20th Aug.—Mr. Mitchell to Lord Holdernesse. The * King consents to spare 10,000 men for the defence of Hanover. Reasons of the King of Prussia for his conduct in attacking Austria. How far he can assist Hanover.

Potsdam, 17th Aug.—The King of Prussia to Mr. Mitchell. Urging the necessity of being sure of the armed support of the Protestant states of Germany.

28th August.— Mr. Mltcholl to Lord Holdernesse. The King determined to march the next day.

30th August.—Plan of the proposed operations.

20th August. Answer to the memorial presented by M. de Klingraff to the Court of Vienna. Remarks upon it.

26th August.—The third instructions given to M. de Klingraff from the King of Prussia.

26th August.—Instructions to M. do Malzahn at Dresden, from tho King of Prussia, containing his reasons for entering Saxony.

Dresden, 29th Aug.—The Elector of Saxony to the King of Prussia, granting a passage to tho troops of the latter, but complaining of his conduct. The King of Prussia replies.

Petersburg, 28th Sept. — Sir C. Williams to Mr. Mitchell. The Great Chancellor gained to the King of Prussia.

Sedlitz, 4th Nov.—Mr. Mitchell to Lord Holdornosso. The King urges a proper attention to Holland. Much provoked at the conduct of tho French.

Nov. 1756.—Memorial from the King of Prussia to the King of England. On tho conduct of the war.

Scdelitz, 4th Nov.—Mr. Mitchell to Lord Holdernesse. The French and Prussian ministers withdrawn from thoir respective Courts. Count de Broglie stopped at Hoidenau. ,

6th Nov.—Head quarters1 at Sedelitss. On the King's designs respecting Wesel.

Dresden, 17th Nov. — Respecting the person who should take tho command in Hanover.

Dresden, 19th Nov.—The King of Prussia to Mr. Mitchell. Communicating an account of tho designs of France respecting both the Indies.

Dresden, 24th Nov.—Mr. Mitchell to Lord Holdernesse. Enclosing plans of operations, and the two following papers :—

November.—Projet do Campagne pour Farmee des Allids.

November.—Memoire raisonne" sur l'etat present do l'Europe, et sur le parti qu'il conviendroit aux Allies de prendre pour gagner la supcriorite sur leurs ennemis dans la campagne prochaine.

Cologne, 26 Nov.—Intelligence sent to Prussia, respecting the French army.

Dresden, 28th Nov.—Mr. Mitchell to Lord Holdernesse. Enclosing the King of Prussia's account of tho campaign of 1756.

8th Dec.—Doubts with respect to the designs of tho French.

Dresden, 9th Dec.—Mr. Mitchell to Lord Holder

Marquis nessc. Enclosing the following papers from the King

°dow>e?' t0 the English Court:—

—-' Decembre.—Moyens dont la Grande Bretagno pourroit sc servir pour miner les projets de ses ennemia ou rendre la Guerre plus difficile. By the King of Prussia.

Decembre.—Memoire concernant les principales operations projettees par le Cour de France pour la prochaine Campagne, Dec. 1756.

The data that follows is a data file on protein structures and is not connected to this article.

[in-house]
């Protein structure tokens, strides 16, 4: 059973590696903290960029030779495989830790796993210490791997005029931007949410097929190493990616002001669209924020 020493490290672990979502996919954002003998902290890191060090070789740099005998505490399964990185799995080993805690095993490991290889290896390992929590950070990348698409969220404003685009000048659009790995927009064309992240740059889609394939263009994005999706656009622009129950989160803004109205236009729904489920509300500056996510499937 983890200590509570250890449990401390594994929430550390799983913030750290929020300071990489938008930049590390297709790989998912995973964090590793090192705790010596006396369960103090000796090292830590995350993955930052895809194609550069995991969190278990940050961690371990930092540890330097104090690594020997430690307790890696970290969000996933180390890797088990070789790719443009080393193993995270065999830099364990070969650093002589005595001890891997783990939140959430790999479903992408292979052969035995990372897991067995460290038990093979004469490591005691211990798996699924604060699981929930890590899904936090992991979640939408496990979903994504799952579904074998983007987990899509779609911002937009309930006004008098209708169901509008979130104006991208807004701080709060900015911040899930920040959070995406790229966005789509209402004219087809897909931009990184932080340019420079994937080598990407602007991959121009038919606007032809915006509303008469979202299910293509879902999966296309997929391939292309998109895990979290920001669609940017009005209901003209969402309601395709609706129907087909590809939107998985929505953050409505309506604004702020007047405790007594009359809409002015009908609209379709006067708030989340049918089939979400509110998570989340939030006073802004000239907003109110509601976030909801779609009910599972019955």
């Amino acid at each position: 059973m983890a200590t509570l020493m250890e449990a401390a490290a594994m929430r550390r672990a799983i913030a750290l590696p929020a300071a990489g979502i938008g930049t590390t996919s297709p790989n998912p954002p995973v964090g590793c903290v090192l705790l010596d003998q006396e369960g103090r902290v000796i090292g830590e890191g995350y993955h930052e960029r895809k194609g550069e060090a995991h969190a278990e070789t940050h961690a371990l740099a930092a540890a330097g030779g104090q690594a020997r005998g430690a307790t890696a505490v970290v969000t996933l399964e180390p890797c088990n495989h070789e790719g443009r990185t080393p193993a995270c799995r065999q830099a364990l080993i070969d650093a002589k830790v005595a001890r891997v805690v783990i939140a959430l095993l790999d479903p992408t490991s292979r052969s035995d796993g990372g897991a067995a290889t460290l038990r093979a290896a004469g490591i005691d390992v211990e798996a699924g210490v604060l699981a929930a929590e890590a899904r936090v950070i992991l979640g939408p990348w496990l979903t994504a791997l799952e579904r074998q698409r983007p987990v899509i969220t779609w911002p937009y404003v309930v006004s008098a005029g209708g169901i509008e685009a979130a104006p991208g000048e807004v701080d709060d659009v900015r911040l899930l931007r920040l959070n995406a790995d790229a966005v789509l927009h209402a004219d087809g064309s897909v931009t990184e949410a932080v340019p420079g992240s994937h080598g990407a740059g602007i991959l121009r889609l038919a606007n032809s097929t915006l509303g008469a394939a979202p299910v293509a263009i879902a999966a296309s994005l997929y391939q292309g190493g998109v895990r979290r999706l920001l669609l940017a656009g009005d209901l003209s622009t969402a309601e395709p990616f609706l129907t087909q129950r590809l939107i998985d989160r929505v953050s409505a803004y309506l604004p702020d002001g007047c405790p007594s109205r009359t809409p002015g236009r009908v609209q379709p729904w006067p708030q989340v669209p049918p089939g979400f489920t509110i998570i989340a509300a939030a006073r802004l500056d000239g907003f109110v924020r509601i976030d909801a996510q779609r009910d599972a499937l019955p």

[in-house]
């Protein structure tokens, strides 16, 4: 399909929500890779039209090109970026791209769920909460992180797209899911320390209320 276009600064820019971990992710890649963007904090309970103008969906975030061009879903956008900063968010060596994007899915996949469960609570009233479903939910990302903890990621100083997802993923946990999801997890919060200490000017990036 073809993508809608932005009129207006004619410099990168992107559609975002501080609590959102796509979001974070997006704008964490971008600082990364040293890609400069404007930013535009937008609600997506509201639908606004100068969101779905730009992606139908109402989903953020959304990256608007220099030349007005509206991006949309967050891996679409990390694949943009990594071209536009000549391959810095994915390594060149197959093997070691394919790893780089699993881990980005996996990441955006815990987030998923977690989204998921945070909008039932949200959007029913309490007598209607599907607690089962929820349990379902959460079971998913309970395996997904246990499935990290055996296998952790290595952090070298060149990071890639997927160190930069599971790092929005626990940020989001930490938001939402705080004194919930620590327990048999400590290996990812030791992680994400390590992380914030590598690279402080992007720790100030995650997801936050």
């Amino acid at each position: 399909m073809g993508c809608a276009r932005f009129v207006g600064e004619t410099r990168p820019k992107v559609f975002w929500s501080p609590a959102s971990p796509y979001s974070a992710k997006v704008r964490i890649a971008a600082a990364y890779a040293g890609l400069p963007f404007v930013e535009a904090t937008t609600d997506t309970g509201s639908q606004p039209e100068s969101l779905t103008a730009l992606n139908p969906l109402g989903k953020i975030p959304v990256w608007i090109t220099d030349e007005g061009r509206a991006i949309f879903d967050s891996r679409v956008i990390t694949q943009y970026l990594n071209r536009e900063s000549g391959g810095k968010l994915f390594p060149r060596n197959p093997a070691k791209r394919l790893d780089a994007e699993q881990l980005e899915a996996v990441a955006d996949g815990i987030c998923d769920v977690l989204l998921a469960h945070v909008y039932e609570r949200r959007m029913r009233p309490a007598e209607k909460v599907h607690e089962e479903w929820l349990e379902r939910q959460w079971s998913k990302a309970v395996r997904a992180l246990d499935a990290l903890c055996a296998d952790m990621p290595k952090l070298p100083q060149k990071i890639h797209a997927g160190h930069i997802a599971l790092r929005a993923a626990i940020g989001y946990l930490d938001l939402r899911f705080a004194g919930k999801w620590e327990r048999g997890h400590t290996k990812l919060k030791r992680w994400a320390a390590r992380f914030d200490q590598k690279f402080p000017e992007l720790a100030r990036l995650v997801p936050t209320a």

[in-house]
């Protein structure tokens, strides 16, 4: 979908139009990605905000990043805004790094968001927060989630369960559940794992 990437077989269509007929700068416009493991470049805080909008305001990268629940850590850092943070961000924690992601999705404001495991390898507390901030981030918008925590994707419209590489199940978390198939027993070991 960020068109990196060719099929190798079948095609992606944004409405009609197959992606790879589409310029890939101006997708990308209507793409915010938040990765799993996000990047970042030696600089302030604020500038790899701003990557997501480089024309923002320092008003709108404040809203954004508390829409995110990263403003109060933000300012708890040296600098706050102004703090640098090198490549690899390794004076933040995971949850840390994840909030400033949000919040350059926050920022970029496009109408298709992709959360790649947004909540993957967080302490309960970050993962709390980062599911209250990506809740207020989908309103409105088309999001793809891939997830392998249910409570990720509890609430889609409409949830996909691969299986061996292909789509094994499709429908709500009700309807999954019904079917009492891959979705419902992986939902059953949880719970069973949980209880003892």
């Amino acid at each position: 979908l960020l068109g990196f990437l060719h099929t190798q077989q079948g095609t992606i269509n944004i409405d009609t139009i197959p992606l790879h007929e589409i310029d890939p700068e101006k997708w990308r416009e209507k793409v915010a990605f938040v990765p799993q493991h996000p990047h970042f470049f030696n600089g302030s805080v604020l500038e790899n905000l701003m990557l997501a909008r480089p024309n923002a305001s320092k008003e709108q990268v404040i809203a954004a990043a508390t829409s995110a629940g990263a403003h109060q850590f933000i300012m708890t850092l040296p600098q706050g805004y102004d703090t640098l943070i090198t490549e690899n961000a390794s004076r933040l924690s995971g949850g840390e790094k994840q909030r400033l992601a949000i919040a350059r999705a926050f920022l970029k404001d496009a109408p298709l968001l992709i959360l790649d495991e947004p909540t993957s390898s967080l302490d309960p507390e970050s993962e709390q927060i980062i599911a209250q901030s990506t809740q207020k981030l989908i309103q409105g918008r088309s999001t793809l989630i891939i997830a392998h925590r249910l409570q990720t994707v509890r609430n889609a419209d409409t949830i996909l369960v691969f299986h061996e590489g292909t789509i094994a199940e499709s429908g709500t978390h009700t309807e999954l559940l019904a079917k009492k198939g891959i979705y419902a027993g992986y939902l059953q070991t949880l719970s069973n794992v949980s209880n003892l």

Dresden, 9th Dec.—Mr. Mitchell to Lord Holdernesse. Force and designs of France.

December.—Proper quarters for the Hessian troops, as proposed by the King of Prussia.

Dresden, 13th Dec.—Mr. Mitchell to Lord Holdernesse. Nomination of a general for Hanover.

31st Dec.—Lord Holdernesse to Mr. Mitchell. The plan of the French for the invasion of Germany.

Dresden, 25th Dec.—Mr. Mitchell to Lord Holdernesse. On Russia declaring openly for Austria against the King of Prussia.

St. Petersburg, 11th November.—Sir C. Williams to Mr. Mitchell. On the impression made by the Prussian paper at Petersburg, and the journey of Prince Czernichew into Saxony.

Berlin, 18th January 1757—Mr. Mitchell to the Earl of Holdernesse. Desertion of several of the Protestant Princes of the Empire to the sido of tho Court of Vienna.

Whitehall, 8th Feb.— Lord Holdernesse to Mr. Mitchell. Of the attempts which are being made to detach England from the Prussian alliance.

Brunswick, 8th Feb.—Mr. Mitchell to Lord Holdernesse. Against recalling Sir C. Williams from Petersburg. On the treaty with tho Duke of Brunswick. Treaty of subsidy between tho King of Prussia and the Duke of Brunswick. Treaty between the King of England and the Duke of Brunswick..

4th March.—Lord Holdernesse to Mr. Mitchell. Enclosing the preceding treaty.

Hanover, 26th Feb.—Mr. Mitchell to the Earl of Holdernesse. The Swedes take part against the King of Prussia. Behaviour of the Prussians in Saxony.

Dresden, 20th Feb.—The King of Prussia to Mr. Mitchell. On a fruitless attempt to detach England from Prussia. Advice as to the Russian fleet. Advices from Russia.

February.—Advices to the King of Prussia from Russia. Circular letter to the Russian ministers at foreign Courts, dated Petersburg, 21st Jan. 1757, against the King of Prussia.

Hanover, 26th Feb.—Mr. Mitchell to Lord Holdernesse. Complaining of the inactivity of Hanover.

Berlin, 5th March.—Enclosing a letter received from the King of Prussia.

Dresden, 27th Feb.—Tho King of Prussia to Mr. Mitchell. Designs of the French respecting the invasion of Ireland and Hanover.

Dresden, 12th March.—Mr. Mitchell to Lord Holdernesse. Complaints against Hanover.